Archived Story

‘Blunderbuss’ scatters the shot of opinion

Published 12:04pm Friday, April 20, 2012

From the opening note, it’s clear “Blunderbuss” isn’t yesterday’s Jack White.

White’s White Stripes days are behind him — at least for now — and White is pushing forward in his style.

White is entirely at the controls for his debut solo album as he acts as star, producer and releases the album on his own label, Third Man Records.

“Blunderbuss” opens with tones foreign to White’s previous work. Dare I say — the few opening moments sound like Prog-rock: think Emerson, Lake and Palmer.

It’s an opening statement by White to abandon expectations of The White Stripes, The Racanteurs, The Dead Weather, and all other White’s prior collaborations.

“Blunderbuss” quickly settles into a sound of an old record dusted off new. Don’t worry, it’s not a complete reinvention.

“Missing Pieces” opens the album with delightful guitar and organ tones.

But that’s followed by “Sixteen Saltines,” which sounds the most like The White Stripes. But there’s never the same dirty, seething guitars or distinct drums slogging through heavy beats.

“Love Interruption” is one of the standouts on the album, as White sings over a simple acoustic guitar. It’s a vaguely bluesy track that adds a new vexation to love-sick songs: “I want love / to walk right up and bite me / grab a hold of me and fight me / leave me dying on the ground,” White sings.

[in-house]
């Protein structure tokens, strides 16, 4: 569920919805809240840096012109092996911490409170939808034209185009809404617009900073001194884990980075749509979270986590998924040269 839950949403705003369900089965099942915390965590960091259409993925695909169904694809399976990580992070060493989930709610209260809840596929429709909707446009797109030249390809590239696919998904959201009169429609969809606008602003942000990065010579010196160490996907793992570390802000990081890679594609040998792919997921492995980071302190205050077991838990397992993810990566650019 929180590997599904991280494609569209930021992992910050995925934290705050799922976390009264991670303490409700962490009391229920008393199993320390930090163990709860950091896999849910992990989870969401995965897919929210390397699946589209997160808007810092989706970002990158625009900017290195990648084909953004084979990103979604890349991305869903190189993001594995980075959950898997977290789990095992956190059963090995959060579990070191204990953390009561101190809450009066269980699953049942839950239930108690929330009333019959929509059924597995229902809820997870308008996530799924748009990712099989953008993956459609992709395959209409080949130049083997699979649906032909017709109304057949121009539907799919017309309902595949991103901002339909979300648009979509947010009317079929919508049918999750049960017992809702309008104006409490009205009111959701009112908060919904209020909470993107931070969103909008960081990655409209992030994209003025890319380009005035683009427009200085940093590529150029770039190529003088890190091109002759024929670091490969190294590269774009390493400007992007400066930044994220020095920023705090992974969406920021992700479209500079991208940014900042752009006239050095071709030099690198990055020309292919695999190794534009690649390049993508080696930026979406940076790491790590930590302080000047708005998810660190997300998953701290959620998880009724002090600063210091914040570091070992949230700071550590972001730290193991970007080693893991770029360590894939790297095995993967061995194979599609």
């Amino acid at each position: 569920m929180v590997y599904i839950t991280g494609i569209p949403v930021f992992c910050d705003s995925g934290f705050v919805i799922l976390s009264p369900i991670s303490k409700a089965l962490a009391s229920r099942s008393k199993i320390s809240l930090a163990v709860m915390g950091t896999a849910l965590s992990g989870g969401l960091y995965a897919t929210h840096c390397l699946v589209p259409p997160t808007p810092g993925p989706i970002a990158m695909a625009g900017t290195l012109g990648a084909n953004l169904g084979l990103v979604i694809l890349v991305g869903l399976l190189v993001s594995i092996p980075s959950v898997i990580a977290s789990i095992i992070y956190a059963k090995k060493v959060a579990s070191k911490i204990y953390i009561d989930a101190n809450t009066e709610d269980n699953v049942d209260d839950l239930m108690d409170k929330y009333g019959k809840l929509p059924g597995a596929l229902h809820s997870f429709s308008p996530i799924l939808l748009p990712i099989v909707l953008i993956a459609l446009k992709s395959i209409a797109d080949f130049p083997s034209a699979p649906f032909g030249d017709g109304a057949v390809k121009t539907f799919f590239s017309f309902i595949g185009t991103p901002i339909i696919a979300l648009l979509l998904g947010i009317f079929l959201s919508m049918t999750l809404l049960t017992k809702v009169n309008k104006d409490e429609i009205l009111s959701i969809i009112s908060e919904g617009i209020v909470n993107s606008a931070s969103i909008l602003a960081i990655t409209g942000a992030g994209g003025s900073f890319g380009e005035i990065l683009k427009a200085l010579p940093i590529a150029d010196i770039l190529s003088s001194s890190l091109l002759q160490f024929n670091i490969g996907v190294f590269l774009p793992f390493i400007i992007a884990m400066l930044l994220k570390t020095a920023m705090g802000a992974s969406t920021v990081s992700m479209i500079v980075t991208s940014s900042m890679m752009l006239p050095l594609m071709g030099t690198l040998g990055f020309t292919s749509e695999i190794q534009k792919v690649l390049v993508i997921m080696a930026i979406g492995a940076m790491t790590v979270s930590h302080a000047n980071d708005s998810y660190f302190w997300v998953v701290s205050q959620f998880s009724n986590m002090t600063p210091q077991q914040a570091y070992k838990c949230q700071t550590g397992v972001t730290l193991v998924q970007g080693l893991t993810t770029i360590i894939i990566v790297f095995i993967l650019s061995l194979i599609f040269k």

The song, like the album, is deceptively simple and casual. Jack White and Meg White were able to produce a robust sound with only two instruments in The White Stripes. On the other hand, “Blunderbuss” is much more subtle.

The whole album is cholk-full of enticing rock moments and unique tones, but it’s more retro-rock revisited than it is the raucous stylings of albums like “Under the Great White Divide.”

White’s distorted guitars and blues on “I’m Shakin’” prove why he still makes the founding fathers of rock proud.

White soars just as high as you’d expect at moments, like on the closing “Take Me With You When You Go.” But at many moments, the subtle, slower stylings seem to lack the pizzazz that set aside Jack White.

On first listen, my reaction was disappointment. But on second listen, it was admiration. On subsequent listens, I fell between the two — never able to fully pick one.

Many listeners are likely to fall on the extremes of this album, as it’s one you can’t easily put your finger on.

Sign in to Comment | Need help commenting? Click here

Editor's Picks